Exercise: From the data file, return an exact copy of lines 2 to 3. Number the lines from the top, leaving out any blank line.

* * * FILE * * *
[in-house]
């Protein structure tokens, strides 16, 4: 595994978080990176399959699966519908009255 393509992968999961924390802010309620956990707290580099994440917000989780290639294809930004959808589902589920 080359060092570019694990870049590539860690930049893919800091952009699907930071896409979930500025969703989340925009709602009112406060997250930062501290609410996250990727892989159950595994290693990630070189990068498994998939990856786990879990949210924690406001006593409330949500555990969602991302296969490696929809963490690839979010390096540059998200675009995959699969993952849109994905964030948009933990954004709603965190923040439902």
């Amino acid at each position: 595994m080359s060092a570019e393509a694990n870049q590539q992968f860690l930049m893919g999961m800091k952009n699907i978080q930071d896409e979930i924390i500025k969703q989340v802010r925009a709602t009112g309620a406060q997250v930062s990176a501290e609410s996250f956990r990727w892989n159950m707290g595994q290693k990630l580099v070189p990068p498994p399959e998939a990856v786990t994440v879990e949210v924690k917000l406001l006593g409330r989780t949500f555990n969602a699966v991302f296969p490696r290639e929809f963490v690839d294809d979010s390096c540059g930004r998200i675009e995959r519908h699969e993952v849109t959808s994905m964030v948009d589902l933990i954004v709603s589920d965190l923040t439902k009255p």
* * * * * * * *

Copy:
């Protein structure tokens, strides 16, 4: 595994978080990176399959699966519908009255 393509992968999961924390802010309620956990707290580099994440917000989780290639294809930004959808589902589920 080359060092570019694990870049590539860690930049893919800091952009699907930071896409979930500025969703989340925009709602009112406060997250930062501290609410996250990727892989159950595994290693990630070189990068498994998939990856786990879990949210924690406001006593409330949500555990969602991302296969490696929809963490690839979010390096540059998200675009995959699969993952849109994905964030948009933990954004709603965190923040439902």
């Amino acid at each position: 595994m080359s060092a570019e393509a694990n870049q590539q992968f860690l930049m893919g999961m800091k952009n699907i978080q930071d896409e979930i924390i500025k969703q989340v802010r925009a709602t009112g309620a406060q997250v930062s990176a501290e609410s996250f956990r990727w892989n159950m707290g595994q290693k990630l580099v070189p990068p498994p399959e998939a990856v786990t994440v879990e949210v924690k917000l406001l006593g409330r989780t949500f555990n969602a699966v991302f296969p490696r290639e929809f963490v690839d294809d979010s390096c540059g930004r998200i675009e995959r519908h699969e993952v849109t959808s994905m964030v948009d589902l933990i954004v709603s589920d965190l923040t439902k009255p």